Korean pop rides "Gangnam Style" into U.S. music scene
By Piya Sinha-Roy
LOS ANGELES (Reuters) - "Gangnam Style," the catchy Korean song by rapper Psy, may have danced its way into the American charts but the Korean pop industry isn't horsing around when it comes to capitalizing on the singer's phenomenal U.S. success.
With "Gangnam Style" topping the current Billboard Digital Songs chart and becoming the most-watched video on YouTube ever with more than 800 million views, fellow Korean pop, or K-pop, artists are positioning themselves for similar U.S. breakthroughs.
Korea's pop music industry is thriving. Over the past two years, a handful of K-pop acts including girl group 2NE1, boy band Super Junior and nine-piece band Girls Generation have embarked on mini-promotional tours around the United States to build their audience.
"Psy has opened doors and is shining a spotlight on K-pop. People are paying attention to what's being done there," Alina Moffat, general manager at YG Entertainment group, which manages Psy, told a recent entertainment industry conference in Los Angeles.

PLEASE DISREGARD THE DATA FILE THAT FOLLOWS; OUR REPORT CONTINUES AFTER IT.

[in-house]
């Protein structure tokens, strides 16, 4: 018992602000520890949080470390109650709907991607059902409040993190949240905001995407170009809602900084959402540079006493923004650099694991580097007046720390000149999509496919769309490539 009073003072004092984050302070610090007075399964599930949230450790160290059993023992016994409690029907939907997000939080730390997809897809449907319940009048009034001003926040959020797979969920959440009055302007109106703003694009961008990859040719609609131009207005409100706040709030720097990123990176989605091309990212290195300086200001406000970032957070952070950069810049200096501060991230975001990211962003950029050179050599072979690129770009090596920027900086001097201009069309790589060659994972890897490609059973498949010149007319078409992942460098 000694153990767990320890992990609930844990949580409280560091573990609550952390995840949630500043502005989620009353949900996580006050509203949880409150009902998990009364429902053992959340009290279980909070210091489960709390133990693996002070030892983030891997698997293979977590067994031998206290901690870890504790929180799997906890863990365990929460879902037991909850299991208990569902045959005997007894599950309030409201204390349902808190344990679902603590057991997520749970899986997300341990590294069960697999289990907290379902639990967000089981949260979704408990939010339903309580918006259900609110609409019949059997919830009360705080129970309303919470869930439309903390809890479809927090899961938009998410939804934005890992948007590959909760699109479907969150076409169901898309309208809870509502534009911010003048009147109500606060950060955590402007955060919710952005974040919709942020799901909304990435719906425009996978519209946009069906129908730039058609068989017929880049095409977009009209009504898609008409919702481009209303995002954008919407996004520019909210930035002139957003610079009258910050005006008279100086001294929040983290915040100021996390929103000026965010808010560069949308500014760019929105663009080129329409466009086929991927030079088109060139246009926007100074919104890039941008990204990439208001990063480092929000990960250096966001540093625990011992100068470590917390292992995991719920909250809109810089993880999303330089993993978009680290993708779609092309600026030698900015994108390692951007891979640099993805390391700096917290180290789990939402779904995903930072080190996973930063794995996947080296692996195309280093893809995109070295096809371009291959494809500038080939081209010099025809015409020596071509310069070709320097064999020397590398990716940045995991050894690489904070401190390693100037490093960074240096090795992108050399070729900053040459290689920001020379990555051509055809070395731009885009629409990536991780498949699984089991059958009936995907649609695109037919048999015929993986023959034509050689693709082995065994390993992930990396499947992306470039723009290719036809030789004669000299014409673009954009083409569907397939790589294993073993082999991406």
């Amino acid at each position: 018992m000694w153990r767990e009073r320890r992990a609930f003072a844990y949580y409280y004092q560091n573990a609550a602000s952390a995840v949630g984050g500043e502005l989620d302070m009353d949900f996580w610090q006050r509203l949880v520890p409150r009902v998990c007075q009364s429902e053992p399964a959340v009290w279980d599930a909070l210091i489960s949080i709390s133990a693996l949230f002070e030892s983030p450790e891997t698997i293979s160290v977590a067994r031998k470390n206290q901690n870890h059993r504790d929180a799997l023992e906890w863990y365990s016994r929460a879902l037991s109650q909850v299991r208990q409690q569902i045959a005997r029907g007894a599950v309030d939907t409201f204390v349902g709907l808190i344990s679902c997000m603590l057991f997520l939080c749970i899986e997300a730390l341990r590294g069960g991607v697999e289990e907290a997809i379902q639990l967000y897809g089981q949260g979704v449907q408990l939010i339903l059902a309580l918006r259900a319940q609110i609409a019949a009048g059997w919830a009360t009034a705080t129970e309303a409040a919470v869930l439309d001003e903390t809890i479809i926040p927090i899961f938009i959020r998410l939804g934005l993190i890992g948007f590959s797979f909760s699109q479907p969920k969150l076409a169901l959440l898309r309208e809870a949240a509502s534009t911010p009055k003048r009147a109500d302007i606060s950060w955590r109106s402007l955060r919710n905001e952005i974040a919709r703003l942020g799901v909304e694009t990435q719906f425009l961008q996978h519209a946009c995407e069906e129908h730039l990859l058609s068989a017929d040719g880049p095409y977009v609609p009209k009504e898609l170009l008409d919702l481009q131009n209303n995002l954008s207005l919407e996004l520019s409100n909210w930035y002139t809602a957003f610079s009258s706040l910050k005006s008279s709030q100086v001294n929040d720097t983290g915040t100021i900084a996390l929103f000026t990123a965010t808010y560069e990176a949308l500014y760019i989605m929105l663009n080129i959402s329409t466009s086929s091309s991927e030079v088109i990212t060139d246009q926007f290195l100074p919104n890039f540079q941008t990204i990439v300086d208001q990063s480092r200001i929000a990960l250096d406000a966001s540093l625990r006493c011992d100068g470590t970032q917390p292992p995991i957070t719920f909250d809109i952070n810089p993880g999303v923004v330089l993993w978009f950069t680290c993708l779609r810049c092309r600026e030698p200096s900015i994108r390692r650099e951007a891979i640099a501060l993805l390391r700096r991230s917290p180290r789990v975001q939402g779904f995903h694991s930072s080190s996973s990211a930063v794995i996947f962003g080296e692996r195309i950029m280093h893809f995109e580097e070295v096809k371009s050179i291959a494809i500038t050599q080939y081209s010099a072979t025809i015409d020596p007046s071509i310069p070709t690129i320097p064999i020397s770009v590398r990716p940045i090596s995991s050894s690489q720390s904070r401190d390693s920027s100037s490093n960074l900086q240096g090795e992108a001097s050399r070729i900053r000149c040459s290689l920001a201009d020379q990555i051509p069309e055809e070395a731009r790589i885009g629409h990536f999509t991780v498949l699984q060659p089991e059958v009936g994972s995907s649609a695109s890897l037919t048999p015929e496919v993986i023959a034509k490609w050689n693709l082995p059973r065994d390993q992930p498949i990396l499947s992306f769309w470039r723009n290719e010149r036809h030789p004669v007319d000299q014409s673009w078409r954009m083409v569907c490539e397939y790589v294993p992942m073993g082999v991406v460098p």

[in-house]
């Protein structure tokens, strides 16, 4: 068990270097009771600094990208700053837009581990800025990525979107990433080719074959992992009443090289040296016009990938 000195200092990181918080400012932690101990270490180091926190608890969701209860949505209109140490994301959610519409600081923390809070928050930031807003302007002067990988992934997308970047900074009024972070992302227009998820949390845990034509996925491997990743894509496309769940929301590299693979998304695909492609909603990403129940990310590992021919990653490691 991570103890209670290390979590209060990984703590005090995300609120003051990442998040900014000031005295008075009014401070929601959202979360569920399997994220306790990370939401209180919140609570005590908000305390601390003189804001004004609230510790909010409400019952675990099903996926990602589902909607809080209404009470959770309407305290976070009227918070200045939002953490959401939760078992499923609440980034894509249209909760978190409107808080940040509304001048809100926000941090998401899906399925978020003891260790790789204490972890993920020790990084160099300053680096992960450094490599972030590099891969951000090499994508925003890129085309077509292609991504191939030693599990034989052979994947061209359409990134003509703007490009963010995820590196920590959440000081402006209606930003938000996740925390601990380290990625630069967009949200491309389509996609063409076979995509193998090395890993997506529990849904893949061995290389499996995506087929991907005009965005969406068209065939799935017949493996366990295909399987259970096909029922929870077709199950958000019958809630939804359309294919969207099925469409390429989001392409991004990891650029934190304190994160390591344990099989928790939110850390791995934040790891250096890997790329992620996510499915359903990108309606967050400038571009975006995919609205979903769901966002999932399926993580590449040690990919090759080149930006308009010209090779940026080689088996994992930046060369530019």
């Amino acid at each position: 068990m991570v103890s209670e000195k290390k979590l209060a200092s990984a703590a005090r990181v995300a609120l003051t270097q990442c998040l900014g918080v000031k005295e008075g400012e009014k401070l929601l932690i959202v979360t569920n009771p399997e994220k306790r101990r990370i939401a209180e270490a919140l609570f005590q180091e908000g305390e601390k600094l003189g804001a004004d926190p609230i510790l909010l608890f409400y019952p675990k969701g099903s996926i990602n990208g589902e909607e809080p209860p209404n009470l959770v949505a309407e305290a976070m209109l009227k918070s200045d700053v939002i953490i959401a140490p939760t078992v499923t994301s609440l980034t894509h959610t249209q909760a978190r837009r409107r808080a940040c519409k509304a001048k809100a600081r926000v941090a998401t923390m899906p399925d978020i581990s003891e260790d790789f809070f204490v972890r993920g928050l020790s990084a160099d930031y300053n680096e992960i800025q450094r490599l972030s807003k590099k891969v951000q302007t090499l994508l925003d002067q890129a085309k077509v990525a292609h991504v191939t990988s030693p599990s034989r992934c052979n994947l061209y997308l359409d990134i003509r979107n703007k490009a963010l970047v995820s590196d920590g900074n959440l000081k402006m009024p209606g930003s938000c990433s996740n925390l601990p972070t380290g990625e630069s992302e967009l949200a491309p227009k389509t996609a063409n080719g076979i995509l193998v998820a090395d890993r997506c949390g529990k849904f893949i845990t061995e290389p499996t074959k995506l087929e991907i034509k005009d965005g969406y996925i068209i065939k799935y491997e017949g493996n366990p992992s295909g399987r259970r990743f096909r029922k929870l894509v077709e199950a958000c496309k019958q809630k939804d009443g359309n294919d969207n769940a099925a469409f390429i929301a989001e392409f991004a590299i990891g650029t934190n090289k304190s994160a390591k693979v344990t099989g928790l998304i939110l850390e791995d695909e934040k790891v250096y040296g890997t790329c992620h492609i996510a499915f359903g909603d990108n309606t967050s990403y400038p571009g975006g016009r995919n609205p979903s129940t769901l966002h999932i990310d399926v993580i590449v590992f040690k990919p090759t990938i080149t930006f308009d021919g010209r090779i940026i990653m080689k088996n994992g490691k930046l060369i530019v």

Psy's vibrant music video, featuring his invisible pony-riding dance, also featured K-pop artists Kim Hyun-a of girl band 4Minute, and Deasung and Seungri of boy band Big Bang, all of whom are attempting to crack the U.S. market.
"YouTube has really changed the awareness of K-pop. Both American kids and second-generation Korean American kids are discovering it," Kye Kyoungbon Koo, director of the Korea Creative Content Agency, told a panel at a Billboard and Hollywood Reporter conference in Los Angeles in October.
MARKETING THE NEXT BIG THING
For U.S. companies looking to invest, K-pop is being marketed as the next big thing, boasting young, stylish and influential artists who command devoted fan followings. Continued...